Efficiencies

“I use a few filters to determine how to prioritize my time and my business spending. First, I look for things that will help me increase sales, because without sales, your business will fail. Second, I look for things that I spend too much time on that I can automate or outsource. This frees up my time to spend on higher value activities that directly impact revenue and client satisfaction. If more business owners focused on these things first instead of the superficial things that don’t immediately drive revenue, we would have fewer business failures. Sales fund everything in your business. Not the other way around.”

Maria Bayer, a consultant who helps experts in creative fields book clients they love and get paid what they’re worth

“Schedule, schedule, schedule. Make sure you schedule out your days and times for efficiency while leaving time for emergencies or tasks running over.”

Kim Sayatovic, Belladeux Event Design, an event design and planning firm in New Orleans

“Use technology to your advantage. Take some time and research some apps that will help streamline your day. A few we like are Evernote, Todoist and Acuity. Also, manage your time wisely. Block off time throughout your day to work on projects, but don’t forget to schedule some time for yourself!”

Kevin Dennis, editor of WeddingIQ and owner of Fantasy Sound Event Services, a full-service event company based in Livermore, California

Reduce Costs

“Reduce premises costs. Move to smaller premises or allow staff to work from home to save rent, business rates and utilities. Also, rent rather than buy equipment. Renting reduces capital investment and lets you speedily upgrade equipment, while saving on maintenance and repair.”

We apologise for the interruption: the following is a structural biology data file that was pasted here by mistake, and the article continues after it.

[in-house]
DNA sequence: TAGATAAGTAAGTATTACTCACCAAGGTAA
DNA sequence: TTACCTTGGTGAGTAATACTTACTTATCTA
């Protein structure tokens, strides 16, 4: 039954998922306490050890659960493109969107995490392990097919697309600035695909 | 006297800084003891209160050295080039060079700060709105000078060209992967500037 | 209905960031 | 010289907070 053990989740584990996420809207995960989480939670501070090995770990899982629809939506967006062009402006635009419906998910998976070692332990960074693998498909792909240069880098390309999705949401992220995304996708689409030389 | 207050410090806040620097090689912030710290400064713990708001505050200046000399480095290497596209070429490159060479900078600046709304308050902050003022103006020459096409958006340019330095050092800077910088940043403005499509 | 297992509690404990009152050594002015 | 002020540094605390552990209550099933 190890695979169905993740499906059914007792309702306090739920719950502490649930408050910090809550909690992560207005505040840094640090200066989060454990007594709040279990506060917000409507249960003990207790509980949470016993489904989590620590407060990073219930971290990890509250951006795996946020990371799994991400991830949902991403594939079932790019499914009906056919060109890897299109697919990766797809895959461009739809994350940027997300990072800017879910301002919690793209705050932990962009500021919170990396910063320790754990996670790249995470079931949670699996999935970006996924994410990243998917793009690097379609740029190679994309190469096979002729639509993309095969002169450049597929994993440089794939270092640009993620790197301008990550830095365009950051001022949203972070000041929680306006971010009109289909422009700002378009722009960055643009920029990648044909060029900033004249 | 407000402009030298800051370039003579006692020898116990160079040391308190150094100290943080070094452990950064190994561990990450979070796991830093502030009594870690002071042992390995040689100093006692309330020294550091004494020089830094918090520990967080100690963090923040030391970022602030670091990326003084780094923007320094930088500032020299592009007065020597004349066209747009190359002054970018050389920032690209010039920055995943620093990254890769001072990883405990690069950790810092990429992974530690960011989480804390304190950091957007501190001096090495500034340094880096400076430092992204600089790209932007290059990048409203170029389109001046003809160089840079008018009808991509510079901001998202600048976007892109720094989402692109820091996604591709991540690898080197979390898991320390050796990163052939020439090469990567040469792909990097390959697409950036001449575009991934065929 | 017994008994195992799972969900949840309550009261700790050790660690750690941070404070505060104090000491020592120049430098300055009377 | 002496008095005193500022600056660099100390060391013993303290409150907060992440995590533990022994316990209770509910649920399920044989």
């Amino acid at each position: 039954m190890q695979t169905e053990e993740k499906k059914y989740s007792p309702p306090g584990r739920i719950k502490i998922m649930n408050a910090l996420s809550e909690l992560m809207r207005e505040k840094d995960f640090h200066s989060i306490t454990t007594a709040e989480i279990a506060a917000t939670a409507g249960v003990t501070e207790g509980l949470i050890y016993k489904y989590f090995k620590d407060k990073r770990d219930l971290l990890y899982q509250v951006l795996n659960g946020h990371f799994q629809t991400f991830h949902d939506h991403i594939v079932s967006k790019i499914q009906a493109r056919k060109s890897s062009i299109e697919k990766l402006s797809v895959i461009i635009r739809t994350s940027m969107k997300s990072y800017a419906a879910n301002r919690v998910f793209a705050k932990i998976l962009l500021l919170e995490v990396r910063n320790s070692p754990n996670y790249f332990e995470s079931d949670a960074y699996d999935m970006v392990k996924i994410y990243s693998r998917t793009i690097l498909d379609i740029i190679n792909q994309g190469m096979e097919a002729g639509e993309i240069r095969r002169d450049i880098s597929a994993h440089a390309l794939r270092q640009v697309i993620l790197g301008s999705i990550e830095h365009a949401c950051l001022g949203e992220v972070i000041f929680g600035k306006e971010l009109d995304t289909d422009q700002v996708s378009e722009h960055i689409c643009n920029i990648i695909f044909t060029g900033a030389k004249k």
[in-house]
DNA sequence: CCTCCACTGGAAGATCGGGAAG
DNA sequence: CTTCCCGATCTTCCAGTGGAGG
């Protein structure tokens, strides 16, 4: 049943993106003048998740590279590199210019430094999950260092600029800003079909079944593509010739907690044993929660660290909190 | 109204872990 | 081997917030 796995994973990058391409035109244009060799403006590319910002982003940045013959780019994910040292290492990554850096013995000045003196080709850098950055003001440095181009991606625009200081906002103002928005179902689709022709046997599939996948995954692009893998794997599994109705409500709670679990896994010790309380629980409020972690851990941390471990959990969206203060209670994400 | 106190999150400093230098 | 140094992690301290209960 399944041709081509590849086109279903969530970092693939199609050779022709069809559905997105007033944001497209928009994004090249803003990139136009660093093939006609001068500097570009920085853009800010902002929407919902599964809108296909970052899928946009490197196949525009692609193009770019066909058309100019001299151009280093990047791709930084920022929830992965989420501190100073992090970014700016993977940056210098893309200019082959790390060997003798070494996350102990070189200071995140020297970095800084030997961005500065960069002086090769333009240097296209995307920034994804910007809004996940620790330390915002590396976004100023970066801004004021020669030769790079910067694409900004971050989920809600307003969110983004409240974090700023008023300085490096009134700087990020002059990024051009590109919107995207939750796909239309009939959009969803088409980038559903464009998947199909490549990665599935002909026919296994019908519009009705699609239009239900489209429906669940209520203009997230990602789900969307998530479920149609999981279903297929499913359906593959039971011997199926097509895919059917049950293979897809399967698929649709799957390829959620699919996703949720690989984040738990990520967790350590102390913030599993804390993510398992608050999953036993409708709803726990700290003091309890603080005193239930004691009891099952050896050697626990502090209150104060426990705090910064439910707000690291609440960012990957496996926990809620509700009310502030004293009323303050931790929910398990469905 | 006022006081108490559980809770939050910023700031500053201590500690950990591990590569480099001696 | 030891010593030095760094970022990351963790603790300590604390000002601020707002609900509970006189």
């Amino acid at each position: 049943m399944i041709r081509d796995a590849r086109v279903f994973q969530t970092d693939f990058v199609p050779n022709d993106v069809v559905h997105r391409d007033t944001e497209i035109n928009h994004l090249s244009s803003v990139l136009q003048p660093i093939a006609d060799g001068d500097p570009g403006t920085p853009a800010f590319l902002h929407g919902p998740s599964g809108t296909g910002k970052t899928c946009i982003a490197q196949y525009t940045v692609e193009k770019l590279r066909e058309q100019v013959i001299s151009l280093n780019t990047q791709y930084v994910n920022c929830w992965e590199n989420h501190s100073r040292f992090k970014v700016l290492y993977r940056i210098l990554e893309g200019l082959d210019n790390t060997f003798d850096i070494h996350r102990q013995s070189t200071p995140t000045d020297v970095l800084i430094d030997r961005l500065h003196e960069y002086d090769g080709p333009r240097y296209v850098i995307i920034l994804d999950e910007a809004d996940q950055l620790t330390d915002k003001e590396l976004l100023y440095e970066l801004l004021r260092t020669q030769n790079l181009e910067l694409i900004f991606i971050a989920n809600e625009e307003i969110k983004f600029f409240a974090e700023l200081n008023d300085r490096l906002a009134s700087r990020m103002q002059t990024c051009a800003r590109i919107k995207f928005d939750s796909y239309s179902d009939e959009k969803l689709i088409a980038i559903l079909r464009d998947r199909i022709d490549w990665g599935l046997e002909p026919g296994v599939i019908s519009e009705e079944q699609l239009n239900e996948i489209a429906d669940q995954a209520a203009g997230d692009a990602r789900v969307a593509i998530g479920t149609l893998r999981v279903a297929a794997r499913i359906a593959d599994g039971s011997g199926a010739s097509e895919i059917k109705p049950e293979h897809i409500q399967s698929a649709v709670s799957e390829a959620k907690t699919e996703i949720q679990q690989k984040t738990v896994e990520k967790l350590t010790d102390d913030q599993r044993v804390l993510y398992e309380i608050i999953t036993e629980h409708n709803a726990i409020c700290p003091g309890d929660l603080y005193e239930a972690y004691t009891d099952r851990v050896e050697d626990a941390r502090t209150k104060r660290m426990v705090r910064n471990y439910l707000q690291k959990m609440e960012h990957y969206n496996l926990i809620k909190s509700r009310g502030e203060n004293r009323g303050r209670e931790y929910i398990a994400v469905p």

Vernic Popat, Co-Founder of PlantOGram.com, which produces sustainable, eco-friendly fruit tree gifts an alternative to traditional gifts.

Travel cost-effectively. Also, hold teleconferences whenever possible, rather than traveling to meetings,” said Popat.

“When it comes to tools and software, keep only what you need, use and like, and dump the rest. This will help reduce your monthly costs,” said Jamie Chang.

Communicate

“Schedule 30 minute ‘coffee talks’ with your staff in the morning to go over current projects and then monthly brainstorm meetings outside the office — ‘wine and brain dump’ for future ideas and strategic planning.”

Lynette Lovelace, Creator and CEO of Lifetherapy, a retail site focusing on well-being.

“When launching a new initiative, always test markets first, especially if you’re planning to reach a national audience. The cost to launch on a larger scale can be considerable, so best to make sure you have benefited from consumer feedback while also reducing any uncertainties.”

Joanne Jiang, founder, LadyMarry, an app that guides engaged couples through the wedding planning process through an easy-to-use interface.